To the success of the impossible: Getting to democratic media [10/11/01] ...Thus, any fundamental challenge to the current distribution of wealth and power within global capitalism will soon collide with the power of the currently dominant media. How can progressive social movements succeed when they are demonized, trivialized, or ignored by the media on which they generally depend to reach broader publics? Can ecologically sustainable economies be achieved without addressing a media/advertising complex that cultivates the desire for limitless consumption? Can ethnic and gender equality be achieved while media representations and employment practices continue (despite some progress) to stereotype, marginalize, or underrepresent women and minorities? Can social programs and workers' rights be sustained in the long run when the agenda-setting media are structurally linked to the corporate elite's interests? Can democracy itself flourish without a political communication system which nurtures equality, community, and informed engagement with public issues?
NEEDED: AN INDEPENDENT PUBLIC BROADCASTING SERVICE [Tom Paine,10/11/01] This is the first in a series of articles that will explore the founding, current status and future of American public broadcasting. November 7 marks the 34th anniversary of the Public Broadcasting Act.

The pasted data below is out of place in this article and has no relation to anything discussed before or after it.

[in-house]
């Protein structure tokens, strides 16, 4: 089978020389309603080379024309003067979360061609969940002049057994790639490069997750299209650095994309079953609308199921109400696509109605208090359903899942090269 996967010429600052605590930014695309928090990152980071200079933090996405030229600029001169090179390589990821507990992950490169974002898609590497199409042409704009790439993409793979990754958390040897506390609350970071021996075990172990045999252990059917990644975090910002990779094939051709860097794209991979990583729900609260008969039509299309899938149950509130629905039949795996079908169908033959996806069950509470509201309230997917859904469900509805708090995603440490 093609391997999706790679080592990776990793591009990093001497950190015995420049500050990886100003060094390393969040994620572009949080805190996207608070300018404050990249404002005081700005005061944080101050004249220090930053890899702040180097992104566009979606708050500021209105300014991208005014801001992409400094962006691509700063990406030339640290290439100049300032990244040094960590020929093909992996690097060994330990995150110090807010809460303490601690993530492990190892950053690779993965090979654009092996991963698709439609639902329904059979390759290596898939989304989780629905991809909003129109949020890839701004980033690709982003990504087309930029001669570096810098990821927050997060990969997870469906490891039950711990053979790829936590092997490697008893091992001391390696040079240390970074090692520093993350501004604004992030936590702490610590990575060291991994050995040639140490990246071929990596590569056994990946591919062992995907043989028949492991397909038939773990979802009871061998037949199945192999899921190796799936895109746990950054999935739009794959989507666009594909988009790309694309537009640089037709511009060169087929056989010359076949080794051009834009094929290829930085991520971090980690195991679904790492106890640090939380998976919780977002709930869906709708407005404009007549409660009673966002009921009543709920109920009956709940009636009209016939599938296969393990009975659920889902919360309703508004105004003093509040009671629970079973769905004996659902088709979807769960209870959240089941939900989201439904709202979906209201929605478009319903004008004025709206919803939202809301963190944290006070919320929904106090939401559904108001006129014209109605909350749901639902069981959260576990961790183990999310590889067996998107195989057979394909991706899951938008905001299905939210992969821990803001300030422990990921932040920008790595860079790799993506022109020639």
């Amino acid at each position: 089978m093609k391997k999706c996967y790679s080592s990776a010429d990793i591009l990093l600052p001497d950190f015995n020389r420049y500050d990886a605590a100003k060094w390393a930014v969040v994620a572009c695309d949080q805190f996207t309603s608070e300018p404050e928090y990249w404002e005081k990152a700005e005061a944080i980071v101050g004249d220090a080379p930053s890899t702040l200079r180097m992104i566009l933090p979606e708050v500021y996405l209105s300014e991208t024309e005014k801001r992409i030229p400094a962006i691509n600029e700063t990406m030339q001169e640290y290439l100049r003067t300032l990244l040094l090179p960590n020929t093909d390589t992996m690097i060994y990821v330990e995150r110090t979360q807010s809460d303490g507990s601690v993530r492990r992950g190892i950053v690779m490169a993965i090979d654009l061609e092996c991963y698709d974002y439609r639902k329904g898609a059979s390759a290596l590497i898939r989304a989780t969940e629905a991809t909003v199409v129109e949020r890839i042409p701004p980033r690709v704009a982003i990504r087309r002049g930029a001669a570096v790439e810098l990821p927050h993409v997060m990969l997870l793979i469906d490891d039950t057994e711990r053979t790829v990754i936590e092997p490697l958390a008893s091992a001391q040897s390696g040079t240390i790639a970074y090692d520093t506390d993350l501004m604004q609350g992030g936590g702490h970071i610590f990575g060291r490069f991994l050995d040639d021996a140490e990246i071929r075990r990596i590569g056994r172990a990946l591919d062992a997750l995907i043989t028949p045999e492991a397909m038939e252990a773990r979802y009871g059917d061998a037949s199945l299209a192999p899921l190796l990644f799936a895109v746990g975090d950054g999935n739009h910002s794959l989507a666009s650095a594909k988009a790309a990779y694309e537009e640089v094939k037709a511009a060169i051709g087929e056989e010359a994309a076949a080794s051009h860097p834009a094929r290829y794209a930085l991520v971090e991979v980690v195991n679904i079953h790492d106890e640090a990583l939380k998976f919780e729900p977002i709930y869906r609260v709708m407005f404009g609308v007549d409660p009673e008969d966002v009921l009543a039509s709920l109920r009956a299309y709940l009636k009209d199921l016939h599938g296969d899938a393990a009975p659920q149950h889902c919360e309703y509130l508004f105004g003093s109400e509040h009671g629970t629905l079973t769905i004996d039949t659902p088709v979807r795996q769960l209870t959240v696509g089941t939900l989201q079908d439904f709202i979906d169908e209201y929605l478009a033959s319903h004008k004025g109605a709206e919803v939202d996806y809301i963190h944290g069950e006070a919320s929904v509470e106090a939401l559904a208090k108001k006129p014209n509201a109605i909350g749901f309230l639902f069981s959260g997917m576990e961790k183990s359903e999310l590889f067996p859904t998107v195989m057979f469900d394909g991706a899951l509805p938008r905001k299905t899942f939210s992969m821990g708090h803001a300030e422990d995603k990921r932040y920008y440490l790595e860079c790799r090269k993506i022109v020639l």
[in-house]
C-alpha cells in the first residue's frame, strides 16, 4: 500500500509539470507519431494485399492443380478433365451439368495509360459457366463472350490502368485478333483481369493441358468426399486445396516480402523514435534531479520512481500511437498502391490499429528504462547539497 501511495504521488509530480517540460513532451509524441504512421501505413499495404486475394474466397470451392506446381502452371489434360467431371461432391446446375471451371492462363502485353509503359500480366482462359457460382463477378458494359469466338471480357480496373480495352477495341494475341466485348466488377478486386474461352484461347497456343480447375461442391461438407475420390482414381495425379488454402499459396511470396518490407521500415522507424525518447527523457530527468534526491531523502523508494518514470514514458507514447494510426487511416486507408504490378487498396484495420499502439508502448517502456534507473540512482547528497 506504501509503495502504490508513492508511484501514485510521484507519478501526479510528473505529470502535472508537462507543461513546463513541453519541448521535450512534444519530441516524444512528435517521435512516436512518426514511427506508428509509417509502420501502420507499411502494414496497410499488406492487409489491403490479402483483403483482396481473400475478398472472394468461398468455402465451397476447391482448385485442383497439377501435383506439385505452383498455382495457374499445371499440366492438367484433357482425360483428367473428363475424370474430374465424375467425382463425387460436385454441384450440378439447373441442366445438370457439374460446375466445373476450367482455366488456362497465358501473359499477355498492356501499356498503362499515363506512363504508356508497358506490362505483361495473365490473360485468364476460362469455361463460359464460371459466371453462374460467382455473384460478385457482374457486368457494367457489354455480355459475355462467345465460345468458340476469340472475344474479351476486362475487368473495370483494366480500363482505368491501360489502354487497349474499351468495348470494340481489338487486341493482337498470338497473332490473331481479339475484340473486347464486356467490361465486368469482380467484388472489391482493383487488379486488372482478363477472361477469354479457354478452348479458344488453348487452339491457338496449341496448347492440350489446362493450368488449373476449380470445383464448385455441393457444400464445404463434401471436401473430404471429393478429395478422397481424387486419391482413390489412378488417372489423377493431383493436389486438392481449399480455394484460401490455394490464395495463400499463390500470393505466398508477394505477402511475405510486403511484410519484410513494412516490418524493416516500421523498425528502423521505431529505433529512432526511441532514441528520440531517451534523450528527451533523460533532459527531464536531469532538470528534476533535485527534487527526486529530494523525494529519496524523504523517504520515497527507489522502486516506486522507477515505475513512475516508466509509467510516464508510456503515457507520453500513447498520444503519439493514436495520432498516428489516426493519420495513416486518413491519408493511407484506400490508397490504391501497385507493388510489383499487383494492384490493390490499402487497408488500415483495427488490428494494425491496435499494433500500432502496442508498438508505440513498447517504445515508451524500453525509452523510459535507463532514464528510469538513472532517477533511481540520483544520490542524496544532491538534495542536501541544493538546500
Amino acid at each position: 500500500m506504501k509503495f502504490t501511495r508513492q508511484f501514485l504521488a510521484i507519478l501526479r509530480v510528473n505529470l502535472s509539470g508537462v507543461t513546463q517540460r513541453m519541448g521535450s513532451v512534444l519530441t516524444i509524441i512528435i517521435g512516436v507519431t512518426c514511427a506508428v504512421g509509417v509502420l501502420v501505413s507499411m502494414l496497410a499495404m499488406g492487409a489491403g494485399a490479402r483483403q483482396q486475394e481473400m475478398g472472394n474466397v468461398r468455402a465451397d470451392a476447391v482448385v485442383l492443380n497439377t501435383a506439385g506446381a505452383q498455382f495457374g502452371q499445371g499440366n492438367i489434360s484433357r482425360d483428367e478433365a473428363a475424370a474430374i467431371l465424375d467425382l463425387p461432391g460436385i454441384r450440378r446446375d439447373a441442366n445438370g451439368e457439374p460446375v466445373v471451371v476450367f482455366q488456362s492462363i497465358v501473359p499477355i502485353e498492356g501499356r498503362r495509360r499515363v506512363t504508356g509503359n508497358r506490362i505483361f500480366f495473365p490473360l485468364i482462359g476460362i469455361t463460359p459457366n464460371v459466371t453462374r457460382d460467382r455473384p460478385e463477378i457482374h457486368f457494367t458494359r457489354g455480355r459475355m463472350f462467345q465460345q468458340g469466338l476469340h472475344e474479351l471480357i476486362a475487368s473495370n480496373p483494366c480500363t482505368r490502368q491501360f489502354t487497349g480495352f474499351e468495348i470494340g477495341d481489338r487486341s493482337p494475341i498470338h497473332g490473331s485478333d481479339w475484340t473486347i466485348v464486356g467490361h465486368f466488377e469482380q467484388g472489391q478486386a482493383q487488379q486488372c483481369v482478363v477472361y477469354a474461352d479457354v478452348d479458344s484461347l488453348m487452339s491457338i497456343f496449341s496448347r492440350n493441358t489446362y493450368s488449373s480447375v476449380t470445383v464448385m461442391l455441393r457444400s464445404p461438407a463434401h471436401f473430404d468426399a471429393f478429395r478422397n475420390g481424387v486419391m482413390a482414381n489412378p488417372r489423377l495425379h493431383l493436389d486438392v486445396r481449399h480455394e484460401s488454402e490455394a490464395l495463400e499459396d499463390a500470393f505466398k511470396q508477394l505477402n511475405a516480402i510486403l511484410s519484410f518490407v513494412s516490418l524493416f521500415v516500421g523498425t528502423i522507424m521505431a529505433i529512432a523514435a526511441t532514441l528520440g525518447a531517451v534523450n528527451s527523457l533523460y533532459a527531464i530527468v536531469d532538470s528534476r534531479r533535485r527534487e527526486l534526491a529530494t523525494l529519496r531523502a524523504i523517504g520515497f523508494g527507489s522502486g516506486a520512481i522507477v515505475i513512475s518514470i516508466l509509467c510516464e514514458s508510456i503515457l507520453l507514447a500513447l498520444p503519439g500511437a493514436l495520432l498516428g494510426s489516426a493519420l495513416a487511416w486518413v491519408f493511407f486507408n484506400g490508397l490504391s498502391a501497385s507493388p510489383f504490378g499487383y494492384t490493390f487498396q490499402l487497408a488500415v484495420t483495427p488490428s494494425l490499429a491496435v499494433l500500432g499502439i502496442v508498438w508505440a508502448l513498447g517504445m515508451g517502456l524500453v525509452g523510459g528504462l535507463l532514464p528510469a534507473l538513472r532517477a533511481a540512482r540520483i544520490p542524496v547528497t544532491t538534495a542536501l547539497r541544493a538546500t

Theres Nothing Funny About These Wingers [NY Observer,10/10/01] At a time when sane and sober people agree that airline security must be bolstered with new federal authority, Republican leaders are insisting that the current McDonalds-level setup can still work just fine.
This Is a Religious War [NY Times,10/07/01] Officials and commentators have rightly stressed that this is not a battle between the Muslim world and the West, that the murderers are not representative of Islam. President Bush went to the Islamic Center in Washington to reinforce the point. At prayer meetings across the United States and throughout the world, Muslim leaders have been included alongside Christians, Jews and Buddhists. The only problem with this otherwise laudable effort is that it doesn't hold up under inspection. The religious dimension of this conflict is central to its meaning. The words of Osama bin Laden are saturated with religious argument and theological language.